Dara McCormack, a senior executive of the Central Bank, died suddenly on Friday, March 29th at the age of 53.
His distinguished career began in Belvedere College. The Jesuits inculcated in their pupils, by example not just by words, a respect for rigorous thinking, industriousness, independence of mind and a capacity to enjoy their work. This approach to education suited Dara to perfection and he left Belvedere with a motivation for study and a love of literature which lasted throughout his life.
He studied economics at University College Dublin and he soon became known around Earlsfort Terrace as a bright and witty undergraduate, much better informed than most and a brilliant mimic. While reading widely outside the prescribed course, in law and politics as well as economics, he concentrated sufficiently to obtain a succession of firsts. After graduation in 1962, he was awarded a scholarship at the Economic Research Institute (now the ESRI) where he completed his MA thesis, again with first class honours.
There followed a travelling studentship to Harvard, then as now, broader ranging in its approach to economics than other graduate schools. Graduate life in Boston proved very congenial. Among his new friends were fellow students, diplomats, poets, librarians, booksellers and academic "greats". It was during this time he met his wife Jerusha, a graduate student of English literature.
From Harvard he went to the International Monetary Fund in Washington DC and three years later in 1971, he was persuaded to return to Dublin to the Central Bank. Apart from a three year spell as executive director of the IMF (1986-89), he spent the remainder of his career with the bank, rising from economist to membership of the bank's management board.
During the 1970s, he built up the bank's economics team, recruiting with prescient skill some of the best applied economists in the country who went on to construct one of Ireland's early macro models. The work connected with the model led to import ant new perspectives on Irish economic policy, some of which were brilliantly delineated in Dara's paper in the winter 1979 Central Bank Quarterly Bulletin.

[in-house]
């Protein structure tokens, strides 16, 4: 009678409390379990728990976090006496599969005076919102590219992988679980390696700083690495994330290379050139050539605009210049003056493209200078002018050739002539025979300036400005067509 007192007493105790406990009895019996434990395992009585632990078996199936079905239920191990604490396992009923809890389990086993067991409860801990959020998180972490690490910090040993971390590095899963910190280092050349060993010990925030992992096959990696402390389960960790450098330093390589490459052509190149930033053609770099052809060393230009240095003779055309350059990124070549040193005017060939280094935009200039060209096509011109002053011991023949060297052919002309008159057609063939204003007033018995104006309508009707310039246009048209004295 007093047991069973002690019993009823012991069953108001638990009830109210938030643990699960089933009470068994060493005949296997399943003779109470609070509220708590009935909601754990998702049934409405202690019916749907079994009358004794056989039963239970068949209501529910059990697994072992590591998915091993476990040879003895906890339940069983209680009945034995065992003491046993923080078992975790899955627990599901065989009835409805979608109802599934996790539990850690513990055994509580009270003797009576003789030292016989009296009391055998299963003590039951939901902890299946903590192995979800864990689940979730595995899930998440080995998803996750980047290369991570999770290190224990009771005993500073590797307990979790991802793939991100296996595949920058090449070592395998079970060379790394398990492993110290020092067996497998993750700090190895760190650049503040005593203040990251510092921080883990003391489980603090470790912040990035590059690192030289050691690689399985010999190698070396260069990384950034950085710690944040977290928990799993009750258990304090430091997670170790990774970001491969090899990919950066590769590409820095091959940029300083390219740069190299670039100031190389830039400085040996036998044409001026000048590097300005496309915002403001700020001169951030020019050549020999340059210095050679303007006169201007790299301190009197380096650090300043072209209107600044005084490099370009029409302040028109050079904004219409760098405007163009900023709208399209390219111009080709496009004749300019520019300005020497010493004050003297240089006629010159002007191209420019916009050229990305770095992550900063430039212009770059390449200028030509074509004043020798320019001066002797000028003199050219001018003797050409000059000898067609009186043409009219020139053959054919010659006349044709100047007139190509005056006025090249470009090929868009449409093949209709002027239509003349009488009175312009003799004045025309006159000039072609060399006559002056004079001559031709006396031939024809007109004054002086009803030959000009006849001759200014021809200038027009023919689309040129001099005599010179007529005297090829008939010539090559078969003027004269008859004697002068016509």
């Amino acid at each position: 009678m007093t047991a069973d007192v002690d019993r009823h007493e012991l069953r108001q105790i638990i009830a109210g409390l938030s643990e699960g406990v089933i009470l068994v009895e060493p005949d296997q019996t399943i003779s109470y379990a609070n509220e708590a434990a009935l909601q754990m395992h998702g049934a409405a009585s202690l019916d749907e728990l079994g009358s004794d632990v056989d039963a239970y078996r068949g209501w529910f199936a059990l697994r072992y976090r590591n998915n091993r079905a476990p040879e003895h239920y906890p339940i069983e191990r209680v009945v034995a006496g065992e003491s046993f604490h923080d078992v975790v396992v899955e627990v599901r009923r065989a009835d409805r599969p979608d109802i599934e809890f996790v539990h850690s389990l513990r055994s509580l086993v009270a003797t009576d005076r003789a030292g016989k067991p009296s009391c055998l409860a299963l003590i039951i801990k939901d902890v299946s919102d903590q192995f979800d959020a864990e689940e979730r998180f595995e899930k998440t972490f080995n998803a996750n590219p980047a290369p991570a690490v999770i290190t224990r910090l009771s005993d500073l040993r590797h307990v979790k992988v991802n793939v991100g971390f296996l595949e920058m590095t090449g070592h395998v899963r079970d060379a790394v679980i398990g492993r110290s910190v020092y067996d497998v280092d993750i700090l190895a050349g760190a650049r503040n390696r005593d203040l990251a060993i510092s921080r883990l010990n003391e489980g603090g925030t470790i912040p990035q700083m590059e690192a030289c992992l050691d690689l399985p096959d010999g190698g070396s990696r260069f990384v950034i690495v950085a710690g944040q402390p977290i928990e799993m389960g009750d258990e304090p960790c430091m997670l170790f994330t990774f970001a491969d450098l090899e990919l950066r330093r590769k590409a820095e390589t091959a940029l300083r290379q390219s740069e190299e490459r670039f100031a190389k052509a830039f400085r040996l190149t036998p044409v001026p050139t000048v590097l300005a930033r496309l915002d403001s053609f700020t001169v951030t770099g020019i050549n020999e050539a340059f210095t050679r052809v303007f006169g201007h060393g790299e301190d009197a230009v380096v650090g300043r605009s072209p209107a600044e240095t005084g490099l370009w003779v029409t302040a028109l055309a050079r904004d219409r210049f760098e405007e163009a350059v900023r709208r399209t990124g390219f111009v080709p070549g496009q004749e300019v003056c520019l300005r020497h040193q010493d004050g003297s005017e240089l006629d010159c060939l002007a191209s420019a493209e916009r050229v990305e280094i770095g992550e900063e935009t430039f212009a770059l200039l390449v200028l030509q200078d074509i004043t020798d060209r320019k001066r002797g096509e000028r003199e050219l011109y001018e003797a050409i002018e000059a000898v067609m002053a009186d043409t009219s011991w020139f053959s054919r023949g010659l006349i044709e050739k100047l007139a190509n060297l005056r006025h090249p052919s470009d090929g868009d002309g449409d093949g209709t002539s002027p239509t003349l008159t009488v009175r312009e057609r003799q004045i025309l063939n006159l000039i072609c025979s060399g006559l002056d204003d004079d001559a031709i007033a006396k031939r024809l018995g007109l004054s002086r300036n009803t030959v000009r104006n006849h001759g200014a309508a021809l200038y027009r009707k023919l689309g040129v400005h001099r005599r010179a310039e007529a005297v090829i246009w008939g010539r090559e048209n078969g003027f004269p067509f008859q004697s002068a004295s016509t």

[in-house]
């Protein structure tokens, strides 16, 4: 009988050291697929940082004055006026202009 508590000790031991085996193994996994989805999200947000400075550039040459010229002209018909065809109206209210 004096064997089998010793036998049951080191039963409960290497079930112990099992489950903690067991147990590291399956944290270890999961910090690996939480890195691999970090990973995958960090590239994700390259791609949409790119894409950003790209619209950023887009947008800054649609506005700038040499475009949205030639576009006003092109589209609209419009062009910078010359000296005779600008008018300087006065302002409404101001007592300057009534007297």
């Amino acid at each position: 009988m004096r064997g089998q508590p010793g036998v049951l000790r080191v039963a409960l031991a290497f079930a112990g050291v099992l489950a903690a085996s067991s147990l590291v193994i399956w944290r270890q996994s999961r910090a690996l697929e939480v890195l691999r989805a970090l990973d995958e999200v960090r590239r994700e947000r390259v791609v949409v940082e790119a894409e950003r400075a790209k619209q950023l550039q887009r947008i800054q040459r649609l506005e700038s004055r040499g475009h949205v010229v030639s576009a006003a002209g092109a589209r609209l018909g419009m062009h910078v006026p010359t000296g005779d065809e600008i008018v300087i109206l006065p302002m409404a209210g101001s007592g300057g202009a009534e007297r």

A central banker cannot expect popular acclaim. The constraints of banker client confidentiality decree that successes receive no public acknowledgement. But all who knew Dara's work would agree that it was characterised by an understanding of economics and finance, accuracy of expression, imagination and judgment of a quite exceptional quality.
But Dara was much more than a successful central banker. He was an elegant writer, drafter par excellence of speeches and papers, and a learned man with an immense range of interests. He loved books and poetry. His hobby was the history of Irish economic thought. He was deeply intellectual ideas and mode of expressing them mattered to him. Yet for all that he had an easy way with people and a demotic touch. He had a genuine passion for sport and was a regular at Croke Park and Lansdowne Road. He affirmed the good things of life and, without being in any way pretentious, he revered excellence. His warm and challenging personality attracted an astonishingly wide range of friends and acquaintances. Small wonder the huge attendance at University Church for his funeral, the procession of visitors to his home for the wake, and the overwhelming affection shown by the people of Kilfenora where he was buried.
Modest and self critical, Dara was an incredibly good listener and the most loyal of friends. He leaves behind an anguished family: Jerusha whose love and companionship were a constant refuge, his beloved sons David and Thomas, and his sister Emer. Dublin's economics and banking community mourns the loss of a percipient and erudite colleague. His friends are dismayed by the untimely passing of one whose conversation, wisdom and repartee gave such comfort and fun over the years and their hearts go out to his lovely and courageous family on their tragic loss.